That's the kind of can-do positive orientation that I was raised on. I could make excuses for myself and create a sorrowful outlook as I am going back, due to my Dad's being in his last days. I could settle into a melancholy or sentimental sadness or fall into existential drama or regretful thinking, or go into my usual pattern of trying to make sense of it all.
Instead, I intend to keep aware and stay centered and calm. I could reject this as being superficial thinking, but I know that it works.
As the movie built up in its drama the people in the airplane were also going through their own loud, complaining, negative mindsets. It's not bothering me, though, and, instead, I am just keeping steady.  Sometimes you can be in the vortex of howling ferocity and stay at the calm in the center of the storm. I seem to be there.
The weather has been extreme, with cold up north and heavy winds and rain in the islands; and with the full moon, it seems prime for what is going on in this airplane. People seem to be falling into fitfulness all around me.
Prior to boarding, everyone heard, on the airport TV, that a plane was held up for 28 hours on the tarmac, and an elderly person died on board as a result.
That undoubtedly has added to the anxiety in the air, and snappish high voltage behaviors. I don't have to react, it is just what it is right now. It feels as though I will be able to sail through this. If all it takes for me to do this is to make a simple decision to make the best of a 'bad' situation, I am ready. It may not be much, but it is the sanest way of thinking.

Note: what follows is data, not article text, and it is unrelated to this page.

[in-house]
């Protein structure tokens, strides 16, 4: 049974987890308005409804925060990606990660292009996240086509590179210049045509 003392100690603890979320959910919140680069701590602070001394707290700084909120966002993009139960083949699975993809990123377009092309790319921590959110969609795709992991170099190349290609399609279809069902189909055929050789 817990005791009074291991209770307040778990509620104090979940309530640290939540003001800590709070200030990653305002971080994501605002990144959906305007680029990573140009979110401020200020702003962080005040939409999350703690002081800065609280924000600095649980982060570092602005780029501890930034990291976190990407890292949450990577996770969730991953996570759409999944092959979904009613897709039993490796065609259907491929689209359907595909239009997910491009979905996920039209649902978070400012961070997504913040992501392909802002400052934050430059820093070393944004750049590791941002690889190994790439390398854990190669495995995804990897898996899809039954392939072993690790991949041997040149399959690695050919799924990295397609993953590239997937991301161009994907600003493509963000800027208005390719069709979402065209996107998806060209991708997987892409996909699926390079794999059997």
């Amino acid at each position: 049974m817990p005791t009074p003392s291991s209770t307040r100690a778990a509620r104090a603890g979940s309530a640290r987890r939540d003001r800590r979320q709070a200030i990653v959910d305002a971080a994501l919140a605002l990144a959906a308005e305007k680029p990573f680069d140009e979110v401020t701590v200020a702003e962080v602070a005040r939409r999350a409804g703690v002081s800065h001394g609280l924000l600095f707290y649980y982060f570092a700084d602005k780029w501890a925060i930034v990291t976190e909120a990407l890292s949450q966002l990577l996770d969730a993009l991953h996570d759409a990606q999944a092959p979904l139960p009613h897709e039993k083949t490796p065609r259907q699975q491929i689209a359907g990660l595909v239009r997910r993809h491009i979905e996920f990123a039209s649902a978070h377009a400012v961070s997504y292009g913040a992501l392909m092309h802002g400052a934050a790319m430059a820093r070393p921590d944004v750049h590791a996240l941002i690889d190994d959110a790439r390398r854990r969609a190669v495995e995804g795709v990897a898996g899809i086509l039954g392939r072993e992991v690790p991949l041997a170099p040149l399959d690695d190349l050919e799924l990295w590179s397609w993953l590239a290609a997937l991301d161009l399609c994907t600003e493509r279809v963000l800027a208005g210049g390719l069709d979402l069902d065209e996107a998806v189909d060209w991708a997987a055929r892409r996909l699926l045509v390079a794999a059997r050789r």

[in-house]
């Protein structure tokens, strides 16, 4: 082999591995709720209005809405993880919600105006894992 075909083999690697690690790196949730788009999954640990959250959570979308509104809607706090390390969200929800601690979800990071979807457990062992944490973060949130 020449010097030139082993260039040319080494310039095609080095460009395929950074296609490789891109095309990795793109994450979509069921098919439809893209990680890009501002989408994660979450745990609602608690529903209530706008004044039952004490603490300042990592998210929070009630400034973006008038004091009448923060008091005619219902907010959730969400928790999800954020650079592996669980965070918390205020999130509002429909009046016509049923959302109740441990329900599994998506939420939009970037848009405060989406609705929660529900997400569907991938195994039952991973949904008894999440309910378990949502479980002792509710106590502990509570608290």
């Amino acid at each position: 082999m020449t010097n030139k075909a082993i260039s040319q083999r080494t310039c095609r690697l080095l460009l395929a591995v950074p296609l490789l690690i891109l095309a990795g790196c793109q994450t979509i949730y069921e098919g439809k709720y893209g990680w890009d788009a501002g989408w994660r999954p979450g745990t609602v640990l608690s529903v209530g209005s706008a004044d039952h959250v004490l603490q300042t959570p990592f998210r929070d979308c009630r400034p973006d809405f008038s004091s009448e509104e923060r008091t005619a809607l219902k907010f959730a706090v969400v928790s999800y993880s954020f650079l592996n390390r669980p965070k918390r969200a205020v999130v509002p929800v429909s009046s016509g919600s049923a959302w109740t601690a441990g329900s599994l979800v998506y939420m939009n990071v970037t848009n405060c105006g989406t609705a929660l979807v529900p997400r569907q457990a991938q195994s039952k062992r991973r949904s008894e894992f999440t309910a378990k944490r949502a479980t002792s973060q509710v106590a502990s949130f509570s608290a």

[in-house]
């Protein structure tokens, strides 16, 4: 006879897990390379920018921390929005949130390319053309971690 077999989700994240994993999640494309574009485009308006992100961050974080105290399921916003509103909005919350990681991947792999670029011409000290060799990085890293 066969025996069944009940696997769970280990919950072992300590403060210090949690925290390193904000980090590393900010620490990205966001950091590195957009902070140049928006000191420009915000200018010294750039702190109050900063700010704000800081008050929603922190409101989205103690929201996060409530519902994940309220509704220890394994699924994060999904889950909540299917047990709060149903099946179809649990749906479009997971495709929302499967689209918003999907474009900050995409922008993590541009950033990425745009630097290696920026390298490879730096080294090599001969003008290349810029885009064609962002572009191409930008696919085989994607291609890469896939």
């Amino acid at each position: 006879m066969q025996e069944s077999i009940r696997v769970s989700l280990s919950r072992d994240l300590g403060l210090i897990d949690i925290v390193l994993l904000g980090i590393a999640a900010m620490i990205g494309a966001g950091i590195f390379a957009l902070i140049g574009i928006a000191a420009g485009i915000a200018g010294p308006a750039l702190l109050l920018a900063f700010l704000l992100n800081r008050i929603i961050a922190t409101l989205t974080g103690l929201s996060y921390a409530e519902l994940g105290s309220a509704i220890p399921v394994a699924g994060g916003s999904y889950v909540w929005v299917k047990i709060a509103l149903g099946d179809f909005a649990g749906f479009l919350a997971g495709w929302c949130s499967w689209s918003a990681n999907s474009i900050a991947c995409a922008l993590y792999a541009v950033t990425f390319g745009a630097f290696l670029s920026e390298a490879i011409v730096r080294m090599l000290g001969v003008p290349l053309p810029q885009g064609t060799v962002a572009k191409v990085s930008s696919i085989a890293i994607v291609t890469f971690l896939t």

Sunday, January 4, 2015

A Reversal

Last night, after mooring by Marina Cay, I called my Mom and discovered that she and my sister had tried to call to tell me to come home quickly, as my Dad is dying.
This news is not unexpected, but facing it is not something you can do unemotionally. Bob and I went early to sleep, as we hadn't had any the previous night, due to our collision with the car ferry. In the morning we set out quickly for St. Thomas, arriving at 2:30 with good wind.
We passed our friends Tom and Andy, on Captain Tom's charter boat, the H.B. Welch enroute to Cruz Bay, St. John. We shot moons at each other across the waves; this is the day of the full moon, and it rose beautifully over the harbor tonight. It's high up there now, keeping me up, but I am glad for the ability to do my own reflecting.
I am leaving to go to Maine tomorrow and won't be back at least until January 30, when the return is set. I will miss Bob, Calypso and the Virgin Isles and our new friends of course, but I am looking forward to seeing my family and pets again.
Mom is picking me up in Wells and it will be so good to be with her. Of course, she has her mind full of things going on there, as my Dad has not been given a prognosis for many more days. I have been through a similar loss; this is a time for family to come together. We need each other. It will be strange, though, to spend so many days back on land since we became live aboards on Oct. 21st. The sea legs thing is only part of it; you grow accustomed to your boat beneath you.
Since this is a blog about the sailing life, I'll mention that we watched the movie 'Virgin Islands' tonight, about the couple who came to live on the (formerly) deserted island, where we moored at Marina Cay, and made a stone house there and called it home for several years in the 30's.